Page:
We can also see at least one bad guy with a shiny, AK-pattern firearm that looks like an AK-74U.

Rambo V
Bad guys assaulting Rambo’s ranch. YouTube

We get another shot of some bad guys assaulting Rambo’s ranch, who may in fact be the same bad guys from the rooftop. The one in the foreground is using an AK-74U, and the one behind him has what looks like a gold-plated AK variant with a longer barrel. This could be the same shiny AK from the rooftop.

The bad guy in the background has an AR-pattern rifle with a holographic sight on top.



In the trailer we see that Rambo suffers some severe wounds.

In the final shots of the trailer, where we see a battle-worn Rambo drawing his knife as he approaching someone in the barn. If you pause it, you see Rambo takes some real damage in this movie. He has a serious wound on his left side that he’s holding as well as what looks like a bullet wound to his back in the right shoulder area.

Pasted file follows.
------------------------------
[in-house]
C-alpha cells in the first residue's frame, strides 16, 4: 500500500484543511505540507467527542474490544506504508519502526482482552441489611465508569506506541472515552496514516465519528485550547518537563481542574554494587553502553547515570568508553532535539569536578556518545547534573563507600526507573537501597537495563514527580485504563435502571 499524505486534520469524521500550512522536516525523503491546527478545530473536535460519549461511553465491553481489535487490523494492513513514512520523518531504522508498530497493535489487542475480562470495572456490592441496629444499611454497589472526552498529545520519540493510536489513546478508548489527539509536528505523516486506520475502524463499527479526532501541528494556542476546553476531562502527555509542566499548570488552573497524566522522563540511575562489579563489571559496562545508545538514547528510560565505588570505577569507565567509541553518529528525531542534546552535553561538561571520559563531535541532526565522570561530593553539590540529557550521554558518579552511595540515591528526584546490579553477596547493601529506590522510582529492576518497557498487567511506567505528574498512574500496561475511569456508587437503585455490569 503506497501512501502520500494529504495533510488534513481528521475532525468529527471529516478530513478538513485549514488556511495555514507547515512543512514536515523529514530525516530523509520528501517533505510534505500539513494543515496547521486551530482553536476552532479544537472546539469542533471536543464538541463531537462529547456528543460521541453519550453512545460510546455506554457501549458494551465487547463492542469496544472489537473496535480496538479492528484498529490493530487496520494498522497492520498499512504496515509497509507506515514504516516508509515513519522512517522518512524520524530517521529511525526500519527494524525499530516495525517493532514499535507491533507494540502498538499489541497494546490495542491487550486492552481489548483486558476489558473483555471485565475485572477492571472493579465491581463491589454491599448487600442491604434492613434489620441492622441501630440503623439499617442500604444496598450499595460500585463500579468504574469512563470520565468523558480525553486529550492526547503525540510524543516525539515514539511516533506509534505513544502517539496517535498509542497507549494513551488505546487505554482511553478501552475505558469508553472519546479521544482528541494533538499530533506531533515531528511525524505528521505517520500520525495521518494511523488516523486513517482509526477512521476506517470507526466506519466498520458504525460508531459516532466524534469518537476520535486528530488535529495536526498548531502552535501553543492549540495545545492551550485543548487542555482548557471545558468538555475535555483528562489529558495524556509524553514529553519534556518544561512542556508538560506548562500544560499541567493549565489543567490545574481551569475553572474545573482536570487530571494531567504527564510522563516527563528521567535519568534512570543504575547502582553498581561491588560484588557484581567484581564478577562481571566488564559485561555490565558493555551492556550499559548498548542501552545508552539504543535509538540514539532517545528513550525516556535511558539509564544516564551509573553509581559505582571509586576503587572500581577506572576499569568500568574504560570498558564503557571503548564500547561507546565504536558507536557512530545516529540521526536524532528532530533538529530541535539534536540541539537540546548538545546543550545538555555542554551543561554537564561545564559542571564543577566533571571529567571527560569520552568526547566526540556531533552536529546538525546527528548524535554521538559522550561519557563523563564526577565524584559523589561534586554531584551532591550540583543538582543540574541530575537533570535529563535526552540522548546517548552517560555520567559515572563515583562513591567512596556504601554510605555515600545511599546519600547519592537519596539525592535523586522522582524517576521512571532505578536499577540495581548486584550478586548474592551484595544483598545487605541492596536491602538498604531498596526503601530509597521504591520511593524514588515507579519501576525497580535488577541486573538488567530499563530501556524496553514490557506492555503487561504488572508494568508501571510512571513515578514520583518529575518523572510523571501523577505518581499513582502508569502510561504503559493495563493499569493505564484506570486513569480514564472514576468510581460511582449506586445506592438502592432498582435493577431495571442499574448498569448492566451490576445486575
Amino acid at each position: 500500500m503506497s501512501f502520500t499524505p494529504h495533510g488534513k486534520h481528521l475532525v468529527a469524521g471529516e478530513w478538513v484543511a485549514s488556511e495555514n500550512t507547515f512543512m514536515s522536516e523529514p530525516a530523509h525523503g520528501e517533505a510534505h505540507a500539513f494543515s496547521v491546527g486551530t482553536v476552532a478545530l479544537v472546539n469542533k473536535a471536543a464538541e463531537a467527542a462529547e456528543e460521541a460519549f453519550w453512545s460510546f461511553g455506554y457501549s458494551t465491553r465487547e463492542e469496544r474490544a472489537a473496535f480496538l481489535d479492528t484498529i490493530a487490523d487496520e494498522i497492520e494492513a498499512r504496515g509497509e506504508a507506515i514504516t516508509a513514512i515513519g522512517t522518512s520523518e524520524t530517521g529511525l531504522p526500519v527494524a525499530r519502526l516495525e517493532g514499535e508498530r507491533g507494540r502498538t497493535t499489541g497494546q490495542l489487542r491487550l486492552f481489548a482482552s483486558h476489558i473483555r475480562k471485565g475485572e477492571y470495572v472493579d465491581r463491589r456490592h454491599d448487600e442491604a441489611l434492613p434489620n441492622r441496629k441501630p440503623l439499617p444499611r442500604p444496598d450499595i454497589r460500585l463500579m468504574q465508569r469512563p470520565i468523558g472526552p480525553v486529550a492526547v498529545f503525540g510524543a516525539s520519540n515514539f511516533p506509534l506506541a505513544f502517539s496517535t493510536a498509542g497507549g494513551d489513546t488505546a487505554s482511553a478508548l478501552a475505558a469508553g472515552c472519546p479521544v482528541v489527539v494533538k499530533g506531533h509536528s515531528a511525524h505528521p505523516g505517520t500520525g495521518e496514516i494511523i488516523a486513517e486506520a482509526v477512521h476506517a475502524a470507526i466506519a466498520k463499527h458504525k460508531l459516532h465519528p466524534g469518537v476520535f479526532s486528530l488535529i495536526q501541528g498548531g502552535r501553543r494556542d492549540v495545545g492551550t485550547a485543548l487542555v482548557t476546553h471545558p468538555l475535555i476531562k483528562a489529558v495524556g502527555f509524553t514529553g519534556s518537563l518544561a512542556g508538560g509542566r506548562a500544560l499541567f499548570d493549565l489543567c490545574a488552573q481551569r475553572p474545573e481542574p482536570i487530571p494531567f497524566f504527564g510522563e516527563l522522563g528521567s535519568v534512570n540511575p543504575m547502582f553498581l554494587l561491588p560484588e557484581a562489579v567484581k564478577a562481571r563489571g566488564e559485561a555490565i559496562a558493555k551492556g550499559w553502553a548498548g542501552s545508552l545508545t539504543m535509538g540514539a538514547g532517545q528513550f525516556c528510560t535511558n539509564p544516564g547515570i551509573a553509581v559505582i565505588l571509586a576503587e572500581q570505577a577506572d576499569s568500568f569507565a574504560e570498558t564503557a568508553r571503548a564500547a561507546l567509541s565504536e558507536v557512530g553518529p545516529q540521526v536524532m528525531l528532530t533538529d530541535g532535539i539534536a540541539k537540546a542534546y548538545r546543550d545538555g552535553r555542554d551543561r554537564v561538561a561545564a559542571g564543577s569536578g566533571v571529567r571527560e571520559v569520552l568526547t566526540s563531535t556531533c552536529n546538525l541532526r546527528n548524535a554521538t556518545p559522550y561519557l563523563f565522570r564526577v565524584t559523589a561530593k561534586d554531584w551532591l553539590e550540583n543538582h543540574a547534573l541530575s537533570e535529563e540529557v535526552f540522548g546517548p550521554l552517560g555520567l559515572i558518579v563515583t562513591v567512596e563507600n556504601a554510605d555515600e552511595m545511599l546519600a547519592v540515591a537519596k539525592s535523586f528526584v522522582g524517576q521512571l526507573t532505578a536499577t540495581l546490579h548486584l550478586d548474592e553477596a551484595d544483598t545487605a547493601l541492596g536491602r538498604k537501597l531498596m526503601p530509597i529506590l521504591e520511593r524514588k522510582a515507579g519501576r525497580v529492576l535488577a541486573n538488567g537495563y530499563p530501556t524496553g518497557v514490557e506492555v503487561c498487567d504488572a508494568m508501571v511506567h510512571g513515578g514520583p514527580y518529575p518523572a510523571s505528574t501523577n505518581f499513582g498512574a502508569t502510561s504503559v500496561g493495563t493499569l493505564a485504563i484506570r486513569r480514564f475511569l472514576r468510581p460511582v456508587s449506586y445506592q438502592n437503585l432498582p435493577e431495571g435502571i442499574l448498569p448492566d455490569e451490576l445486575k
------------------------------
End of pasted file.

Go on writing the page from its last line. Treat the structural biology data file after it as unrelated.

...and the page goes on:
The View

Some of the shots really emphasize the Western feel we got from a lot of the early photos.

Some of the establishing shots reinforced the Western feel we got from a lot of the early on-set photos.

Rambo certainly runs his family horse farm, though it seems he’s still having trouble dealing with his violent, war-filled past when trouble comes calling again.

And we do have an answer to one other question. While Rambo may be rocking a Stetson and a duster, he’s not walking around in cowboy boots. In fact, the shot of his worn combat boots as he sits on a rocking chair is a pretty great summation of a modern aged warrior.

Rambo V: Last Blood hits theaters in September.